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You can see the Duomo from here!

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Just chillin’ by a palace.

After our train from Florence to Rome we flew to Spain.  At the airport I realized that I didn’t book tickets to the Alhambra in time (second time for this trip) and we had to rearrange our entire schedule to accommodate.  For that leg of the trip, it meant we would go directly to Granada from Sevilla when we landed, rather than traveling through Cordoba to see the Mosque/museum there.  It’s hard to explain the drama of this reworking, but we did eventually get it done.  And that decision put us on a train the following morning with views of olive orchards, old towns, and white villages nestled in the hills.  It was so very unlike anything we had seen in Europe thus far.

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The region of Andalusia, Spain from the sky.

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Olive trees for miles.

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Old Spanish town.

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Forgotten train station.

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A white city on a hill.

The other thing that happened in Spain is that I ate shrimp with their heads on.  It was delicious and disgusting all at once.  Delicious because it was yummy.  Disgusting because I discovered half way through that I was eating their GI track with their little black eyes watching me!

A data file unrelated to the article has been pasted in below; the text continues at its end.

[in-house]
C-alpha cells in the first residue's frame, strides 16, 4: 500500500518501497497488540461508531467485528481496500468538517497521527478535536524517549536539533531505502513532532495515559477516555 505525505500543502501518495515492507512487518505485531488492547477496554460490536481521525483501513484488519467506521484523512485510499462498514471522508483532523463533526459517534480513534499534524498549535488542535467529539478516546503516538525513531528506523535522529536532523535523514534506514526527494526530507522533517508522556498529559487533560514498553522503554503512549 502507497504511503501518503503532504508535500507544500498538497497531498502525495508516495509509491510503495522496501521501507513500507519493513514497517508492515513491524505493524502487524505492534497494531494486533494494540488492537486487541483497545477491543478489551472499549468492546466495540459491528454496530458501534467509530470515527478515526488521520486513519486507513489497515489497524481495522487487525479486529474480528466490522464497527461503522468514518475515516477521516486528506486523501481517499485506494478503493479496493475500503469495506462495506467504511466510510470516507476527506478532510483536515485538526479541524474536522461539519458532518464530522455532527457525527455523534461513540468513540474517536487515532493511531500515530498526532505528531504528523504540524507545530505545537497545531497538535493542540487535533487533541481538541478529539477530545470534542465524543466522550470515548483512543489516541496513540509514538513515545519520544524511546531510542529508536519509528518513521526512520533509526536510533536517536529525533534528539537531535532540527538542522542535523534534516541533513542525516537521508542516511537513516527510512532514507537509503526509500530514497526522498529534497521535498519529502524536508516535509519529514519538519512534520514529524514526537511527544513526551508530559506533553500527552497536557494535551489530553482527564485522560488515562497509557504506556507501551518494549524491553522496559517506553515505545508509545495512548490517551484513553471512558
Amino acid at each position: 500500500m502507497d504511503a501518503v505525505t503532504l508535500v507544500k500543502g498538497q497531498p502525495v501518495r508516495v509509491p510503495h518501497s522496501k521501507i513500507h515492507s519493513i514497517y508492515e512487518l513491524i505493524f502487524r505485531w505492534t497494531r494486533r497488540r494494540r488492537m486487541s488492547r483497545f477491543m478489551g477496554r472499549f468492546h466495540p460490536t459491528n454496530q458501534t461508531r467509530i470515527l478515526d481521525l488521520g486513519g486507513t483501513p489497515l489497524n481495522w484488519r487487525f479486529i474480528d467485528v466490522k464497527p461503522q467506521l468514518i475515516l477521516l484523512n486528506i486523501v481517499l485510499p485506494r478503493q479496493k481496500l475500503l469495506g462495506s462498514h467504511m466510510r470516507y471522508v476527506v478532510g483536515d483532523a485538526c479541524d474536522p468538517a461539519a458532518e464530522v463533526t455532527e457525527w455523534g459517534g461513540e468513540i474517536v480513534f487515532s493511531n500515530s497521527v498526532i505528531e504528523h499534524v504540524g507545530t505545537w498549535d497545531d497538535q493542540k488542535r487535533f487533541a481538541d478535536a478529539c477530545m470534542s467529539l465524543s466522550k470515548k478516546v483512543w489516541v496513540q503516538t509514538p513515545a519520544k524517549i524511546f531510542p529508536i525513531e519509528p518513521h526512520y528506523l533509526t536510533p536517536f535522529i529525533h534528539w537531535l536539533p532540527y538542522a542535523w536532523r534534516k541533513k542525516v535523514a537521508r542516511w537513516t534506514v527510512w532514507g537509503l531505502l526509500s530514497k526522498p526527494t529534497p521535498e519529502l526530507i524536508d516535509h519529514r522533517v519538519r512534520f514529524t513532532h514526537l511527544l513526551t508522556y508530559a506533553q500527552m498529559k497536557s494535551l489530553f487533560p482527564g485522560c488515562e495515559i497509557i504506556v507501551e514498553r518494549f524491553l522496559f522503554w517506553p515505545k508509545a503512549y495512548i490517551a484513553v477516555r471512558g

Travel:  I may have mentioned that we traveled for the first 2 weeks by rental car.  Did I mention how squished we were in the backseat?  Did I mention the hours of music and conversation?  What about the simultaneous girls’ nap time and boys’ history podcast time?

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Just look how our shoulders overlapped!

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Our view for 2 weeks on the road.

Group Dynamics: Before I left for this trip a few people made a comment about how it’s good I’m traveling with my family, because we can be honest with each other.  Yeah, they were right.  But as a rule, our family usually is.  What I ended up liking about our trip more than the fact that we could be honest when we needed space, was how we worked together.  On this trip everyone took responsibility for something, without being told.  This is a million times better than the typical ‘leaders and followers’ dynamic that so often happens when traveling and I definitely recommend it.

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Troy was the driver and took care of the car.